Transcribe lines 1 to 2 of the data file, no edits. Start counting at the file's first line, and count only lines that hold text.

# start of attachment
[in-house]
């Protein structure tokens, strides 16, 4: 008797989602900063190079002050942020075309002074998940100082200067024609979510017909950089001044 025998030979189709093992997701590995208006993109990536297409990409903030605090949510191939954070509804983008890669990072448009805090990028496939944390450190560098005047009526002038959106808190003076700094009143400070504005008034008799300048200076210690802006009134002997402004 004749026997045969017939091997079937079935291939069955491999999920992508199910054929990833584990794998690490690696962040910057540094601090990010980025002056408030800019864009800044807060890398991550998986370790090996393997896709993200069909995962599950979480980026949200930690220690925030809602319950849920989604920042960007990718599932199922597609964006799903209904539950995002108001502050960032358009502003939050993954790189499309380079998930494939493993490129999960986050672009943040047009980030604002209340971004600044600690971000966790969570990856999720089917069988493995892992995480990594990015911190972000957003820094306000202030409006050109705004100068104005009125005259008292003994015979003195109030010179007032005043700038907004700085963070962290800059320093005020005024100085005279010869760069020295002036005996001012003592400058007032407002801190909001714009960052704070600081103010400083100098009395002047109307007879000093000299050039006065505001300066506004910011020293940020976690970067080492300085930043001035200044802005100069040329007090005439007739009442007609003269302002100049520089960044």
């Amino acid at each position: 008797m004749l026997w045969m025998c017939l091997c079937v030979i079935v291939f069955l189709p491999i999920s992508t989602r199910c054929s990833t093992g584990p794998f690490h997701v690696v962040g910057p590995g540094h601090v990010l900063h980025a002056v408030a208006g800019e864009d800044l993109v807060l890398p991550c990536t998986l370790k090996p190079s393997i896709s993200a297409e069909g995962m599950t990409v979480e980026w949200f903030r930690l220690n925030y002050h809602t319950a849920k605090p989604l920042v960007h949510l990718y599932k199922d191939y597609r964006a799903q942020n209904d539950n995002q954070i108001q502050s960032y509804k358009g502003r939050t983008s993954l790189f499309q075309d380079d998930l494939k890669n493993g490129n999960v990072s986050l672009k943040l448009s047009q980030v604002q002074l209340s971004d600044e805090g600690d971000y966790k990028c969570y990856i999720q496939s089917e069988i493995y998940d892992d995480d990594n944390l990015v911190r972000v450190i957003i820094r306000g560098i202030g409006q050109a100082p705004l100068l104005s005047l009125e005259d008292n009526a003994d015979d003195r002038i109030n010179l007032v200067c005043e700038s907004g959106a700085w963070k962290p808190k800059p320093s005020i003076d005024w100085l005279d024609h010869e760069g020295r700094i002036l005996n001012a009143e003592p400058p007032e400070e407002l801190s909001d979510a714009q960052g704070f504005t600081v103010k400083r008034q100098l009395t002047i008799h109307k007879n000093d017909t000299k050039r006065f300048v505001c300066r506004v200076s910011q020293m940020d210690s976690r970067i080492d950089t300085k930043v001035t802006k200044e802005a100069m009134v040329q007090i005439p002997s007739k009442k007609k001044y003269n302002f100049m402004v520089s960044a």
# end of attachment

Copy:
[in-house]
């Protein structure tokens, strides 16, 4: 008797989602900063190079002050942020075309002074998940100082200067024609979510017909950089001044 025998030979189709093992997701590995208006993109990536297409990409903030605090949510191939954070509804983008890669990072448009805090990028496939944390450190560098005047009526002038959106808190003076700094009143400070504005008034008799300048200076210690802006009134002997402004 004749026997045969017939091997079937079935291939069955491999999920992508199910054929990833584990794998690490690696962040910057540094601090990010980025002056408030800019864009800044807060890398991550998986370790090996393997896709993200069909995962599950979480980026949200930690220690925030809602319950849920989604920042960007990718599932199922597609964006799903209904539950995002108001502050960032358009502003939050993954790189499309380079998930494939493993490129999960986050672009943040047009980030604002209340971004600044600690971000966790969570990856999720089917069988493995892992995480990594990015911190972000957003820094306000202030409006050109705004100068104005009125005259008292003994015979003195109030010179007032005043700038907004700085963070962290800059320093005020005024100085005279010869760069020295002036005996001012003592400058007032407002801190909001714009960052704070600081103010400083100098009395002047109307007879000093000299050039006065505001300066506004910011020293940020976690970067080492300085930043001035200044802005100069040329007090005439007739009442007609003269302002100049520089960044």